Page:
Veterinary Technologists and Technicians: What Training is Required?

By Elizabeth Quinn

For people who love animals a career as a veterinary technologist or technician can be rewarding. An associate’s degree is required to become a veterinary technician, while a bachelor’s degree is needed to be considered a veterinary technologist. People holding either degree perform similar functions, but a veterinary technologist may be involved in research which can benefit both pets and people. Both the two-year and the four-year degrees require solid grounding in the life sciences.

Veterinary technologists and technicians perform tests and care for animals undergoing treatment at a veterinary clinic. They may draw blood and take x-rays or ultrasounds. Basically, they are nurses for animals. Technicians may counsel pet owners, and provide specialized nursing care to animals. At times, this work may be emotionally draining; a technician may have to euthanize an animal, see abused animals, or deal with distraught pet owners. Technicians may also have to clean animal cages and lift heavy objects. Technicians work mainly in veterinary clinics; technologists may work in research labs or wildlife management centers. In some cases, research work with animals contributes to findings which save human lives. According to the Bureau of Labor Statistics, job growth for veterinary technologists and technicians is expected to be far greater than average; jobs for veterinary technologists and technicians are expected to increase by 36 percent between the years 2008-2018.

Numerous colleges around the country offer the two-year, associate degree needed to become a veterinary technician; some colleges even offer the program online. About 20 schools in the U.S. offer the four-year, bachelor’s degree needed to become a veterinary technologist.

Earnings

In 2008, the median annual wage for veterinary technologists and technicians was $28,900. The middle 50 percent made between $23,580 and $34,960. The top ten percent earned more than $41,490, while the bottom 10 percent earned under $19,770.

Certification and Licensure

Every state requires veterinary technologists and technicians to pass a credentialing examination after they complete their coursework. This exam is regulated by the State Board of Veterinary Examiners or another State agency. The National Veterinary Technician exam is used by most states as the credentialing exam; this test includes written, oral, and practical portions.

If you would like to work in the research field, certification by the American Association for Laboratory Animal Science is recommended. Three levels of certification are offered by the AALAS: Assistant Laboratory Animal Technician, Laboratory Animal Technician, and Laboratory Animal Technologist.

How to find a Program

The AVMA Committee on Veterinary Technician Education and Activities lists AVMA accredited programs at their website.

AVMA accredited programs are available in every state except: Alaska, Arkansas, District of Columbia, Hawaii, Montana, and Rhode Island.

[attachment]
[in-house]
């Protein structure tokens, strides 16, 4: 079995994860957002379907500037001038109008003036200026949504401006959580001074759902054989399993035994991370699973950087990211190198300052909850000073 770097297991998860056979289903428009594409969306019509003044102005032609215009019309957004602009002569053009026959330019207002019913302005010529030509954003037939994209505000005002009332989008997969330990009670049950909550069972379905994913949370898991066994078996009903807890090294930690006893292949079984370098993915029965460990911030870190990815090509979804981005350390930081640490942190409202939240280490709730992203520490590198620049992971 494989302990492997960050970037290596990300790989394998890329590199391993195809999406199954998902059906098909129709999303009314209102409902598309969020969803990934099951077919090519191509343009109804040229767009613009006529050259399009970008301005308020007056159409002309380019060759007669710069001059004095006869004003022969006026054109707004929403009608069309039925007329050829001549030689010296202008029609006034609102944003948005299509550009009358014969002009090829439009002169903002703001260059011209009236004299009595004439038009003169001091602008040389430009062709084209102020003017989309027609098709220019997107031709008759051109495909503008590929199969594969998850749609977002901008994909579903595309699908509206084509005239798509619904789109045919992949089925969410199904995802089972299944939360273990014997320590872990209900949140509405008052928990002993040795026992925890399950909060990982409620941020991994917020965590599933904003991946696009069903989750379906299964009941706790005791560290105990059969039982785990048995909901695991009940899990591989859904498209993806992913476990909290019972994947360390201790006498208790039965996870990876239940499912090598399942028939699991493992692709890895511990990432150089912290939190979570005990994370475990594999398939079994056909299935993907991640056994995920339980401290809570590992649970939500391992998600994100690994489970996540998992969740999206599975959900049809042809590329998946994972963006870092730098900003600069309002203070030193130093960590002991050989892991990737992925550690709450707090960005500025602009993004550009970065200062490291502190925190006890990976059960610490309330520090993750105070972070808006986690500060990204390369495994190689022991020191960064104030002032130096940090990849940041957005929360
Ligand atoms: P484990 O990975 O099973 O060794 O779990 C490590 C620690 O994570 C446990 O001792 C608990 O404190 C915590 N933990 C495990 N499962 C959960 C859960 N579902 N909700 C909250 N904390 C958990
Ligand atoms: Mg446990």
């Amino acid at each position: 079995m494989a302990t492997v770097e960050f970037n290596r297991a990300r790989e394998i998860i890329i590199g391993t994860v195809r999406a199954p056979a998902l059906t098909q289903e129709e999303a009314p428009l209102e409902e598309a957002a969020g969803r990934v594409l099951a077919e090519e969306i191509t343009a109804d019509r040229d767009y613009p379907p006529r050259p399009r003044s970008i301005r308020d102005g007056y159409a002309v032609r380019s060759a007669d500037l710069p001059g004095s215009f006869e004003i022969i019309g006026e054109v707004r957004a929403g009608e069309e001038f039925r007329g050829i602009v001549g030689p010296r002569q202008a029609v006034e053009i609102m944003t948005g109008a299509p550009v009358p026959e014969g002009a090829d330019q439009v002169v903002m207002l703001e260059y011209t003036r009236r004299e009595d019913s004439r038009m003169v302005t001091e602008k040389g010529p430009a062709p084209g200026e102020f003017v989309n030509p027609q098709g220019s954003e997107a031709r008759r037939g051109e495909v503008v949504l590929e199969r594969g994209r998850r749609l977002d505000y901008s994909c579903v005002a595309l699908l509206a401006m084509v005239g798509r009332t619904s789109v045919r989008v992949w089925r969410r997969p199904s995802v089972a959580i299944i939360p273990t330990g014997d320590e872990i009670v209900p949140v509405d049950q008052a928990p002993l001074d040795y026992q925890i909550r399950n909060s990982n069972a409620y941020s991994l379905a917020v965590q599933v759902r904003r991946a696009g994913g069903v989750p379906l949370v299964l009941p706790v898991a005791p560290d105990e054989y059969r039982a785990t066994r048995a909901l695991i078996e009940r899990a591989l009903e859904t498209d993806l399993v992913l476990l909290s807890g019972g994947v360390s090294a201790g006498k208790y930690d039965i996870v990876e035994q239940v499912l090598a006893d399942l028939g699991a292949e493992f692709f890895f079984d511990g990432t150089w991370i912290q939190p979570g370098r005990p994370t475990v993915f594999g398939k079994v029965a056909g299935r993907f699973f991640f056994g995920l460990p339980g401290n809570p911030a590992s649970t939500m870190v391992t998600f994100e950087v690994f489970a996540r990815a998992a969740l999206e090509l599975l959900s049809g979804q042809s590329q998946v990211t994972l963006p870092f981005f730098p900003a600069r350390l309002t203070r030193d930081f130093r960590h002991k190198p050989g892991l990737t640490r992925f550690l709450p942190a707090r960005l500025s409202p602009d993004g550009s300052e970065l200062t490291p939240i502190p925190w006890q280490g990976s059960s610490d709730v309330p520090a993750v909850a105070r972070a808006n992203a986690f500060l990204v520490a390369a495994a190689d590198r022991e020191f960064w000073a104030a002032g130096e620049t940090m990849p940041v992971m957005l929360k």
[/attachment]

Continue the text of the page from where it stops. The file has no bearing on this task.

Nine schools, including esteemed Purdue University offer online veterinary technology programs.

Some schools offering programs in Veterinary Technology

California State Polytechnic University in Pomona offers the Bachelor of Science in animal health science which equips students to be certified as a veterinary technologist. Cal Poly is one of only six polytechnic universities in the United States.

Purdue University offers an Associate of Science and a Bachelor of Science in Veterinary Technology on campus, plus an Associate of Applied Science in Veterinary Technology online. Students in the online program take preparatory courses online and then enter a clinical mentorship working with a veterinarian near their home.

Cedar Valley College, part of the Dallas Community College District, offers the Associate’s of Science degree through the Distance Education Veterinary Technology Program . Students take online courses and work in a veterinary clinic under the supervision of a voluntary preceptor. This program is also approved by the American Association of Animal Hospitals .

Midland College , also in Texas, offers an associate’s of applied science in veterinary technology.

Preparation for Entering a Veterinary Technology Program

If you are a high school student considering a career in veterinary technology, you should take advanced courses in biology, chemistry, and mathematics, as well as courses which develop strong communications skills. If you are not sure if this career is for you, you might “try it out” by doing volunteer work at an animal shelter.

Paying for a Program

Federal financial aid is available for most veterinary technology programs. Scholarships are offered by the American Kennel Club and the National Association of Veterinary Technicians in America .


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